Music Inspired by Outer Space

Sunday, August 18, 2019 , 6:30 PM

Bates: Devil’s Radio

Bates: Passage

Holst: Excerpts from The Planets



Mason Bates (b. 1977)

Devil’s Radio

Commissioned and premiered by the Sun Valley Summer Symphony

Composed: 2014
Instrumentation: 2 flutes plus 2 piccolos, 4 oboes (4th doubling English horn), 2 clarinets plus E-flat clarinet and bass clarinet, 3 bassoons plus contrabassoon, 6 horns, 4 trumpets, 3 trombones, tuba, timpani, 4 percussion (piccolo snare drum, high triangle, castanets, bell tree, glockenspiel, crotales, splash cymbal, ride cymbal, marimba, very small top, bass drum, high hat, suspended cymbal, large tam-tam, sandpaper blocks, swish cymbal, 6 woodblocks, small shaker), harp, piano (doubling celesta), and strings

Bates’ Devil’s Radio was commissioned by the Sun Valley Music Festival in celebration of its 30th season in 2014, and the piece has gone on to numerous repeat performances around the country since. The phrase “devil’s radio” was brought to the public consciousness by George Harrison’s track from his 1987 album Cloud Nine. Harrison’s rock tune was inspired by a church billboard that he would see on his way to dropping his son off at school, which read, “Gossip: The Devil’s Radio… Don’t Be A Broadcaster.”  The same basic quote was Bates’s starting point as well, taking his musical creation in a different direction, as he wrote for the premiere:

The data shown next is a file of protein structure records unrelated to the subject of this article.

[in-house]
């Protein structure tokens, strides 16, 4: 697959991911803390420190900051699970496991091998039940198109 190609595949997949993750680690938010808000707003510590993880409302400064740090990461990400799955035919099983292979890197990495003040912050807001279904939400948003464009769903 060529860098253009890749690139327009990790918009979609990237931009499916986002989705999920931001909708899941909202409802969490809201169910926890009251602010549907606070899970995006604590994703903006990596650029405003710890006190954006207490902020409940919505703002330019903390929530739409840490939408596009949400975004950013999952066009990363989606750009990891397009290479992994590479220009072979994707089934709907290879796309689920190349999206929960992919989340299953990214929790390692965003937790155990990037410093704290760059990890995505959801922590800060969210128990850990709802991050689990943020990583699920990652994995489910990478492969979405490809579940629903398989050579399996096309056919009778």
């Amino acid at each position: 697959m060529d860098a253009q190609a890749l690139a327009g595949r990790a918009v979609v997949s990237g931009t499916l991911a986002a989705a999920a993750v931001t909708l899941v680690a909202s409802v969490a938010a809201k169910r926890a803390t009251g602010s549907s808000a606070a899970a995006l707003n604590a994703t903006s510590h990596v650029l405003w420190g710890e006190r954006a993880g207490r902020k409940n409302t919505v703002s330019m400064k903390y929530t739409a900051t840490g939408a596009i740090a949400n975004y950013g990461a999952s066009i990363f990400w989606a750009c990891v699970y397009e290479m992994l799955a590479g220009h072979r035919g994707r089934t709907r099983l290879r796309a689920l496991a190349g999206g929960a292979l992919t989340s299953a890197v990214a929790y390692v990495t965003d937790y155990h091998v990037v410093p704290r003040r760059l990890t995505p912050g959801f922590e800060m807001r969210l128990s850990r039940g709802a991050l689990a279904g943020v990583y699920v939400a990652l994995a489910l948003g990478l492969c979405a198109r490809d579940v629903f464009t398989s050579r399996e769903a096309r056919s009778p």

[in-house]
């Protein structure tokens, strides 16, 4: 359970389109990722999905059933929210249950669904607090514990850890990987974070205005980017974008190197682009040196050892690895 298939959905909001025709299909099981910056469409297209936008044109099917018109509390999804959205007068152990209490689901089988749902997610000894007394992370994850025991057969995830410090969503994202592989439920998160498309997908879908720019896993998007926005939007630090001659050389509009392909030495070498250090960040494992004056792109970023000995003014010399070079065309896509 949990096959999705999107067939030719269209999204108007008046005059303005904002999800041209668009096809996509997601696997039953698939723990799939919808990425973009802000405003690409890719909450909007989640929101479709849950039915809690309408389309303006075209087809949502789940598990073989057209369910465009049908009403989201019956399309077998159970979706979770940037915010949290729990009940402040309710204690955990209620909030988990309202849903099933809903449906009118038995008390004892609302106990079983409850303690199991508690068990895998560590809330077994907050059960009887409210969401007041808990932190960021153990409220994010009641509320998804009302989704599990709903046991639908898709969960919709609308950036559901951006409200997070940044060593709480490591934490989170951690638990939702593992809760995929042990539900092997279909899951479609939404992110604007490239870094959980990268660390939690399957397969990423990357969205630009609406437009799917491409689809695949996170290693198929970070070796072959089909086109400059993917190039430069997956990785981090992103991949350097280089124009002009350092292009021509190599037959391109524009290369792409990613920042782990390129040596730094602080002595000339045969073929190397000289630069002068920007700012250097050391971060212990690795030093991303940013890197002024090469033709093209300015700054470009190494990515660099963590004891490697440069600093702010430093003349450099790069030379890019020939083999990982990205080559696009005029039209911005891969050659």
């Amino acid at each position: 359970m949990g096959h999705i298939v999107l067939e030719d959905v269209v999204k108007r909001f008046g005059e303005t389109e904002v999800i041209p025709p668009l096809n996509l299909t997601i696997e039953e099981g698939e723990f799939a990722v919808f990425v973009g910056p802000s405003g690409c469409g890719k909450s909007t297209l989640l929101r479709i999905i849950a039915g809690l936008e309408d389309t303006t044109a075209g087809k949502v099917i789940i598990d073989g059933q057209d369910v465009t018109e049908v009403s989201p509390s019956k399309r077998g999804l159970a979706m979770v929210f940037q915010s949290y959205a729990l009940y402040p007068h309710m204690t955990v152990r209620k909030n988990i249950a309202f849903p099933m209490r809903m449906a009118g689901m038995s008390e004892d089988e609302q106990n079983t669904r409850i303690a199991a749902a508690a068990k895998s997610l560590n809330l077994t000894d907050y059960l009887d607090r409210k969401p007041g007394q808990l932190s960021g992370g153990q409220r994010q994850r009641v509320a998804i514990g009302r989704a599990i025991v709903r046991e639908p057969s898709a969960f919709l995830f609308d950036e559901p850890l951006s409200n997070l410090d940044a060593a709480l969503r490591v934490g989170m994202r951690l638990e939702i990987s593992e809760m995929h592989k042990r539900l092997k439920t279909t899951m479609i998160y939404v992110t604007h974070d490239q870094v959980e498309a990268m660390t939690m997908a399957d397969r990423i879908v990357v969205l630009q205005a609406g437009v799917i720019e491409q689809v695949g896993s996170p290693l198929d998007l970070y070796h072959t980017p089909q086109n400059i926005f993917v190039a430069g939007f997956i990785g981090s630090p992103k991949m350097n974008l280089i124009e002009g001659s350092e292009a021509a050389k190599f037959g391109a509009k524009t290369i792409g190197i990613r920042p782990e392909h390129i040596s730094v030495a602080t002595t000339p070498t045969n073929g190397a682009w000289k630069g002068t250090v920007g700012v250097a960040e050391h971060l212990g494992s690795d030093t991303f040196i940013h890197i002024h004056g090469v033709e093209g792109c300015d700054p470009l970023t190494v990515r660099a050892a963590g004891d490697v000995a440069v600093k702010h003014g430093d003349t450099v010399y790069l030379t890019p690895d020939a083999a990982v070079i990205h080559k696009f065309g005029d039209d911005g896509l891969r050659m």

“Rumor is the Devil’s radio,” goes an evocative Southern phrase, and ever since hearing it, I’ve fantasized about a fanfare with equal parts darkness and groove. What began life as a brief piano étude quickly swelled way beyond its bounds, and the opportunity to write for a massive orchestra in Sun Valley seemed the perfect chance to give the Devil his due.

Sometimes the music is coldly propulsive, as at the opening, which uses a kind of sparkling “musical lure” in the upper woodwinds. But this is soon undercut by a bluesy bass line and energetic percussion, ultimately building into a soaring melody that’s best described as vainglorious. Indeed, the work has ample brightness to counter its dark corners, and in this way it can be heard as a fanfare our villain might write for himself, complete with grandiose flourishes and an infectious swing section. But this lightness quickly evaporates in the work’s final minutes, when thunderous hits in the low brass suggest a Goliath-sized figure throwing his weight around. He bows out with a wink and nod, ever the gentleman.


Mason Bates (b. 1977)


Composed: 2017
Instrumentation: Solo mezzo-soprano, 3 flutes (2nd and 3rd doubling piccolo), 2 oboes, 2 clarinets plus E-flat clarinet, 2 bassoons, 4 horns, 3 trumpets, 3 trombones, tuba, timpani, 3 percussion (finger cymbals, high triangle, glockenspiel, vibraphone, bass drum, marimba, snare drum, 5 woodblocks, high and low woody clicks, suspended cymbal, 2 flexible switches on wood, large tam-tam, crotales), electronica, harp, piano, and strings

Bates has served as the Composer-in-Residence for the Kennedy Center for the Performing Arts since 2015, the first composer appointed to this position. As part of his residency, Bates was commissioned to write a piece for the National Symphony Orchestra to play in commemoration of the centennial of John F. Kennedy’s birth in May 2017. After casting around for ideas about how to go about celebrating the impact Kennedy had on the nation, Bates landed on the moon for his creative inspiration.